On a more current note, the smart cars are very prolific in Rome, and after seeing some of the impressive parking jobs, we knew why. These two cars were actually miles apart compared to some of the sardine-like parked cars along the streets.
Abbey loved the revolving door at our hotel: the Radisson Blu es
We made the mistake of letting the university HR department make our travel arrangements and this hotel was supposed to be a modern delight. Well, more about that later, but the lobby was pretty cool.
Our first true Italian meal was heavenly. I had spaghetti bolognese, Abbey had ravioli, and Brett had a seafood pasta dish complete with calamari, mussels, and clams.
Yes, your mouth is probably watering at this point. So is mine just remembering!
Here is the preferred mode of transportation on the busy streets of Rome. It scared me to death just watching the scooters weave in and out of the traffic jams. This restaurant was a winner we tried later in the week, and the Fettucini Alfredo with bacon and snow peas I had was the best I have ever tasted.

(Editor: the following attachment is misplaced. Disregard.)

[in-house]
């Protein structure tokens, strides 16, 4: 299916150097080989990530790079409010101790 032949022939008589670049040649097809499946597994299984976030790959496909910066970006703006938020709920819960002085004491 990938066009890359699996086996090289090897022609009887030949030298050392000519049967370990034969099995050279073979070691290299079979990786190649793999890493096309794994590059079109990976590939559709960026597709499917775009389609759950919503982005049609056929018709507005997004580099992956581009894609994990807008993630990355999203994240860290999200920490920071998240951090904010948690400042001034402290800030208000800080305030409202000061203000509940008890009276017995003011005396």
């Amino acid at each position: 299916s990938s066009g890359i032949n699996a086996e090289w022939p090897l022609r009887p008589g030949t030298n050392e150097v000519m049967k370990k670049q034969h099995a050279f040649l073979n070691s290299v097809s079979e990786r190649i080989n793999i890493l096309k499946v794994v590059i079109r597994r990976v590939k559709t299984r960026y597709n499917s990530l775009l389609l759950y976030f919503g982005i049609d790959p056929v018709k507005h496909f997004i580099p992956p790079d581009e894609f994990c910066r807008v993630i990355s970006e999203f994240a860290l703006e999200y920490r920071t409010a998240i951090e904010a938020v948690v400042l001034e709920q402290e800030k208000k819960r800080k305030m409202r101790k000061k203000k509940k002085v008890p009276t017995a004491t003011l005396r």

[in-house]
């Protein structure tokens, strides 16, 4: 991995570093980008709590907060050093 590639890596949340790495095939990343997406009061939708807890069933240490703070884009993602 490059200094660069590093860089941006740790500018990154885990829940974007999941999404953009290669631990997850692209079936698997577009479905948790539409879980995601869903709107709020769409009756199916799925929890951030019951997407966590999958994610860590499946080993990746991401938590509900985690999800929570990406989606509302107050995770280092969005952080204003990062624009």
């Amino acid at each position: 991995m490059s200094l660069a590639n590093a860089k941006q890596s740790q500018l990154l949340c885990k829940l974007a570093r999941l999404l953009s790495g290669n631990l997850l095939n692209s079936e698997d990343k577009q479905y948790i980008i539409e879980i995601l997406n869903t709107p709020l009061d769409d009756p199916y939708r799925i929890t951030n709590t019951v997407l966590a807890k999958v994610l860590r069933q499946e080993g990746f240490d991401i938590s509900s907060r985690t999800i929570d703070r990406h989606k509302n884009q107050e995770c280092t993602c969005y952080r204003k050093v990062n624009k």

Our walk continued to Piazza Navona with the Four Rivers Fountain in the middle. There were street musicians, artists (poor ones), and many outdoor diners tasting their overpriced pasta. The fountain was created by Gian Lorenzo Bernini and it displays four river gods (representing the four continents that were know in 1650) supporting and Egyptian obelisk that once stood on the ancient Appian Way before Bernini had it moved here. The Nile, the Ganges, the Rio de la Plata, and the Danube all gush forth in this interesting water display. The details of every fountain, obelisk, and statue amazed me in Italy. There was so much to focus on, but we continued our walk, missing a lot of the small delights in our rush to Brett's longed-for Pantheon visit.